Rye Barcott

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Rye Barcott
Rye Barcott black white.jpg
Born 1979
Residence North Carolina, USA
Nationality US
Occupation Author
Entrepreneur
U.S. military
Organization Carolina for Kibera
Double Time Capital
Title Cofounder
Spouse(s) Tracy Barcott
Website It Happened on the Way to War

Rye Barcott is author of It Happened on the Way to War. He is a former Marine Corps officer and cofounder of Carolina for Kibera, an acclaimed non-governmental organization that uses a unique model of participatory development to break cycles of violence and develop leaders in the Kibera slum of Nairobi, Kenya. He was named a Young Global Leader by the World Economic Forum.[1] The President of the United States appointed him to the J. William Fulbright Foreign Scholarship Board as a representative of the veteran community in 2012.[2] He is currently managing partner of Double Time Capital, a company he co-founded with a fellow Marine Corps veteran that makes direct investments in cleaner energy.[3]

Background and Early life[edit]

Barcott was born in Rhode Island. His father attended Miami University on an ROTC scholarship and went on to serve in the Marines' 3rd Reconnaissance Battalion during the Vietnam War. His father left the Marines as a captain after receiving a Bronze Star Medal and a Purple Heart in combat. His parents met as graduate students at University of North Carolina at Chapel Hill. Barcott's mother is a nurse and anthropologist who teaches at the University of Rhode Island.[4] Barcott knew from an early age that he wanted to be a Marine. Barcott traveled to Kenya for the first time with his parents when he was 14 and his experiences with the extreme poverty of the country are what drove him to return to the region as a college student. Barcott initially applied to the United States Naval Academy but was turned down. As a result, he instead applied for an NROTC scholarship to UNC.

Education[edit]

Barcott attended East Greenwich High School. He graduated in 2001 with highest honors from UNC, where he studied economics and anthropology. He attended UNC on a four-year U.S. Marine Corps NROTC Scholarship. In 2009, Barcott graduated with an MPA and MBA from Harvard University as a Reynolds Social Entrepreneurship Fellow and George Leadership Fellow. Harvard University President Drew Faust appointed him to a two-year term on the Harvard Endowment's Advisory Committee on Shareholder Responsibility, and he served as a founding member of the movement to create an MBA Oath.[5] He was elected as a member of the Harvard University Alumni Association Board of Directors in 2016.[6]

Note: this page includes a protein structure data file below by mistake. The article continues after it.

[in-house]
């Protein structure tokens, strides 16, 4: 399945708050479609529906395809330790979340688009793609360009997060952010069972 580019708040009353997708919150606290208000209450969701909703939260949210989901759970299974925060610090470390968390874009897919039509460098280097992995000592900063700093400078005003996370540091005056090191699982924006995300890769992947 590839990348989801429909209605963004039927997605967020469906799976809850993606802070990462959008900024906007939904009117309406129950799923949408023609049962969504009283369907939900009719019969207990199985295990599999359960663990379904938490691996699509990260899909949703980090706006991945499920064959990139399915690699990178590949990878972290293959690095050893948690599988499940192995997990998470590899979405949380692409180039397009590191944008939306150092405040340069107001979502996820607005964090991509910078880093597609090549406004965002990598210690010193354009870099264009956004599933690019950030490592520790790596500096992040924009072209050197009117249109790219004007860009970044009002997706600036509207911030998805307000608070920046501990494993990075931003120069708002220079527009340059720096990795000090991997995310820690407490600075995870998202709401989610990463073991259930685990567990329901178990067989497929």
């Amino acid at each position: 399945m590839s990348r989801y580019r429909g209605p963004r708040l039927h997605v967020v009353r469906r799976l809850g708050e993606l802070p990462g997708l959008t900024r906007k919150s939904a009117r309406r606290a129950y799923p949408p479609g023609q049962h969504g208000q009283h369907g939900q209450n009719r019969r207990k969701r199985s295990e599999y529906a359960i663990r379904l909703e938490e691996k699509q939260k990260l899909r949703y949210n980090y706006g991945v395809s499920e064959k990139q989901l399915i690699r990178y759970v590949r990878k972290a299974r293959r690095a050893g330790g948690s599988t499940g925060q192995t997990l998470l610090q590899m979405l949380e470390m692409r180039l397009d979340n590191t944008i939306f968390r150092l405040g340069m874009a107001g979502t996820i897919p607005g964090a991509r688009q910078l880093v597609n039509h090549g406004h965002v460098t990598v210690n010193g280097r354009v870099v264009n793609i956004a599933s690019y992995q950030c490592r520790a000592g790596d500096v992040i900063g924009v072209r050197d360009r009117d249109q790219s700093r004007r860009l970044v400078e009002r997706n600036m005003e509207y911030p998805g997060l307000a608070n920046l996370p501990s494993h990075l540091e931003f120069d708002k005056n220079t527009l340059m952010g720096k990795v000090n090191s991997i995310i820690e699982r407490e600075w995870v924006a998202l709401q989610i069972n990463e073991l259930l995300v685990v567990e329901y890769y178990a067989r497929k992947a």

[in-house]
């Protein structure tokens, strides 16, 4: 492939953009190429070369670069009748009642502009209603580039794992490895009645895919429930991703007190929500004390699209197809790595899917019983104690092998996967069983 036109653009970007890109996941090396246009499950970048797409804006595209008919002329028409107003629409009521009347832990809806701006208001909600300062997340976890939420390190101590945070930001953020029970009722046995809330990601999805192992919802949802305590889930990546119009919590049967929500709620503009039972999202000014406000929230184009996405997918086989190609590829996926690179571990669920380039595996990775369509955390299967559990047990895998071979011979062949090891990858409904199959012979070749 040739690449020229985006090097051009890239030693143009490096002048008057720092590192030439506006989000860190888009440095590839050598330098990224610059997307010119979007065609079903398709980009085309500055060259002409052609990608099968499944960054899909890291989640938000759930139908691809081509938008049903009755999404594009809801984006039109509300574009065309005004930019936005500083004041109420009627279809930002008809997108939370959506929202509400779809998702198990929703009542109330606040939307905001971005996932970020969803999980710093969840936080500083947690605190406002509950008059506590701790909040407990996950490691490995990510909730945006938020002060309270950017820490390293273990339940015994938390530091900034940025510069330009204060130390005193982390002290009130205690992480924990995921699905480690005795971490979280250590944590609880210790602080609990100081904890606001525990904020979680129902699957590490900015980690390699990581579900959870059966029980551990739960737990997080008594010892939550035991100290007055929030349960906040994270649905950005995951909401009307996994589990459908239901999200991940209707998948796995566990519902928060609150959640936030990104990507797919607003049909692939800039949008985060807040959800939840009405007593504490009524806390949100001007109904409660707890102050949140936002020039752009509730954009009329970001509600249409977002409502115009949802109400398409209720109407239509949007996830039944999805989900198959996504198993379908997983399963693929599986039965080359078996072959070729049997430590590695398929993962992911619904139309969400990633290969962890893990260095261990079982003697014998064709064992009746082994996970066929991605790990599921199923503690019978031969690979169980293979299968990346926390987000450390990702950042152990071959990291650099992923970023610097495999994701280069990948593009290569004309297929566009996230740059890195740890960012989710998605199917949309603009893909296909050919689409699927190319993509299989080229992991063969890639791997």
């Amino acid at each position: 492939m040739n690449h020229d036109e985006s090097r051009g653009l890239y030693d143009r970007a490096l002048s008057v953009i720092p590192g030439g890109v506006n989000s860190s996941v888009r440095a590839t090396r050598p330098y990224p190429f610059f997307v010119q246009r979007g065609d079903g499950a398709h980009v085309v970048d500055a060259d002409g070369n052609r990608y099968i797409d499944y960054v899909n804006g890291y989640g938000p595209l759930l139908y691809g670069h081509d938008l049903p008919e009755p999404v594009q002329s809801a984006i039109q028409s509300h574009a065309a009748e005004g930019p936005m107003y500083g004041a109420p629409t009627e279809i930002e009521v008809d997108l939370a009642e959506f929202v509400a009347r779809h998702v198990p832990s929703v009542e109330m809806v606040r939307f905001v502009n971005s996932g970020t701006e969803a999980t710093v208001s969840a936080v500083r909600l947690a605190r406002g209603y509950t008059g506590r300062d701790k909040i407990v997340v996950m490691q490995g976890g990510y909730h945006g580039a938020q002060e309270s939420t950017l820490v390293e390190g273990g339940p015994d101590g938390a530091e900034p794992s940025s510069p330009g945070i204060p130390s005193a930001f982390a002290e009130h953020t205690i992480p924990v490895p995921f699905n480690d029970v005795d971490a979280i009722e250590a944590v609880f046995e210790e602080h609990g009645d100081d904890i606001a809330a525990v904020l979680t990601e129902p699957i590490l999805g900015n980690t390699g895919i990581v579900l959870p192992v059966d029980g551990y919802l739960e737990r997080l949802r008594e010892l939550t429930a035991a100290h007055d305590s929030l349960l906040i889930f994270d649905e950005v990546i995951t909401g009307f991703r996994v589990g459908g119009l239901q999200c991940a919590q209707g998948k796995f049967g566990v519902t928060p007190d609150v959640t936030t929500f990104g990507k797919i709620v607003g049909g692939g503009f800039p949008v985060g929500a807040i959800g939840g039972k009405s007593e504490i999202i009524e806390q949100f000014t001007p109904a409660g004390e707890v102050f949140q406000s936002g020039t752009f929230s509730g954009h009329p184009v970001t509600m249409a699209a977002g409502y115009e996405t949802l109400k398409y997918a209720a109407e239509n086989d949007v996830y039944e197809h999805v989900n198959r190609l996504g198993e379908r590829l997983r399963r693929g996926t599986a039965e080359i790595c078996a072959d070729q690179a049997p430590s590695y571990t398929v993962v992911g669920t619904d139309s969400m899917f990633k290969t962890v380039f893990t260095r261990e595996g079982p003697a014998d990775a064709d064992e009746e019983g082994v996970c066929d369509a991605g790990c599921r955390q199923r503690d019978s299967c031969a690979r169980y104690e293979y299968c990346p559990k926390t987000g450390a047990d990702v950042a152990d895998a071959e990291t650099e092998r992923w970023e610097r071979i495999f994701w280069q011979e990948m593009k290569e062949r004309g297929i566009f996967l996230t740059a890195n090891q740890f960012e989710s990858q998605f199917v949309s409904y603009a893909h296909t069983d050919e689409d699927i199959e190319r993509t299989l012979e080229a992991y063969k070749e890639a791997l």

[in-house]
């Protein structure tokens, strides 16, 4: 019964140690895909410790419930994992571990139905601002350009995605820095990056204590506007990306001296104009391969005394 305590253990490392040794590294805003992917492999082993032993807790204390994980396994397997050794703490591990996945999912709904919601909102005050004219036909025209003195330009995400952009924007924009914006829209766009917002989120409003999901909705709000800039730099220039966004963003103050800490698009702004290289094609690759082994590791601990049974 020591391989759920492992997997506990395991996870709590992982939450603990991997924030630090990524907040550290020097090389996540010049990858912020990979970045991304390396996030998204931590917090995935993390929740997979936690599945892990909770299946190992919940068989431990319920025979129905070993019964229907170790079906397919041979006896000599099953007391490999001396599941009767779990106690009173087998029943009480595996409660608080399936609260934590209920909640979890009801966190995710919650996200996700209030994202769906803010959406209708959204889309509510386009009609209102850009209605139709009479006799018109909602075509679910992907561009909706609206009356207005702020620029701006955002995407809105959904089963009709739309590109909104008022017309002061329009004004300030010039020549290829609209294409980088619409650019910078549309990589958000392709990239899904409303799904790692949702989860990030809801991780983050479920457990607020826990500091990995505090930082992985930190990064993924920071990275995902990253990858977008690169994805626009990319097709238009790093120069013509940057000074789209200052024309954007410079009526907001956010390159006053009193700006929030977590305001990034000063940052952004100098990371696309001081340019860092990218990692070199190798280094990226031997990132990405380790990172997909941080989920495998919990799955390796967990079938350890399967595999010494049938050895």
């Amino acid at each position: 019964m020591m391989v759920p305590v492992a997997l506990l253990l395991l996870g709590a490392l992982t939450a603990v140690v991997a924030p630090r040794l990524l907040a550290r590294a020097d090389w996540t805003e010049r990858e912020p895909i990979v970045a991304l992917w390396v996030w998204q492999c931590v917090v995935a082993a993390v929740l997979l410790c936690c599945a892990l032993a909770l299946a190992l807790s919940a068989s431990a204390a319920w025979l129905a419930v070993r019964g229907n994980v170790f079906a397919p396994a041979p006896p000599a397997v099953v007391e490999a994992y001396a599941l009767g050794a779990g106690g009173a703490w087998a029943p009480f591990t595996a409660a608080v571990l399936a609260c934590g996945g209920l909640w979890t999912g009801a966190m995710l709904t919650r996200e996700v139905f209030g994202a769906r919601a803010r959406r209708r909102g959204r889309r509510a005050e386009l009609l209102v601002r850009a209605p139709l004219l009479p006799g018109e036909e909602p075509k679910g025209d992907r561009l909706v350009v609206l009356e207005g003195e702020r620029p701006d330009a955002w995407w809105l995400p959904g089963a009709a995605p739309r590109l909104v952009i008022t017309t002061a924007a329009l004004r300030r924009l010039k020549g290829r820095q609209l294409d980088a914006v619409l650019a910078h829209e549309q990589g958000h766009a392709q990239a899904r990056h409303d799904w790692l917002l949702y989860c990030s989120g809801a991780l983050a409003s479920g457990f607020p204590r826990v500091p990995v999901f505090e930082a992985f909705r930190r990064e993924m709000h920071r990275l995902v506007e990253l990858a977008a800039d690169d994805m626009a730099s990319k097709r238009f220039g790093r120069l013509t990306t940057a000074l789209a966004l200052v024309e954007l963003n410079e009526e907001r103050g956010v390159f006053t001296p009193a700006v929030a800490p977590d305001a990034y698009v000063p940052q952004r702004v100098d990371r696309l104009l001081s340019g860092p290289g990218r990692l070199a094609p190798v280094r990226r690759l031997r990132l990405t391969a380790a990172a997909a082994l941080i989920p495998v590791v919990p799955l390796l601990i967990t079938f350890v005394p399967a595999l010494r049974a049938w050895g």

Military service[edit]

Barcott served five years on active duty in the Marine Corps, where he attained the rank of captain and deployed to Bosnia, the Horn of Africa, and Iraq.[7][8] In 2006, he provided written testimony to the Iraq Study Group and authored a controversial article about the Iraqi Military Intelligence Academy in Proceedings, the professional journal of the U.S. Navy.[9] ABC World News with Charles Gibson covered his work in Kibera and his military service in Iraq and named him a Person of the Week and a 2006 Person of the Year.[10] The ABC World News story quoted him encouraging young Americans to expose themselves "to how the majority of the world lives … and I think it'll make you a lot more appreciative of what you've got … make you a better American and a better global citizen." The U.S. Department of Defense awarded Barcott with the Military Outstanding Volunteer Service Medal.

Writings[edit]

Barcott is the author of the critically acclaimed[11] memoir It Happened on the Way to War (Bloomsbury Publishing). The book's dedication to Carolina For Kibera cofounders Salim Mohamed and Tabitha Atieno Festo includes a phrase that captures the central theme of the book: "Talent is universal; opportunity is not."

In 2001, Barcott co-edited with Dr. Carolyn Pumphrey Armed Conflict in Africa, a book that analyzed the sources of violence in Africa. His post 9-11 letters with Salim Mohamed were published in Andrew Carroll’s Warletters: Extraordinary Correspondence from American Wars (Scribner, 2001).[12] His writing has appeared in the Washington Post,[13] New York Times,[14] and CNN.[15]

In 2007, he delivered the commencement address to the University of North Carolina at Chapel Hill School of Public Health.[16] As an inaugural TED Fellow, he gave a TED speech on “The Power of Participatory Development."[17] He is represented by the American Program Bureau and frequently speaks at colleges and high schools.

It Happened on the Way to War was one of four books selected for the TED 2011 Book Club, and was named best nonfiction title in 2011 by the North Carolina Literary and Historical Association.[18] In 2011, Readers Digest named the book as one of four top nonfiction titles of the year.

Dartmouth College awarded Barcott a Doctorate of Humane Letters in 2016.[19]

Humanitarian Service[edit]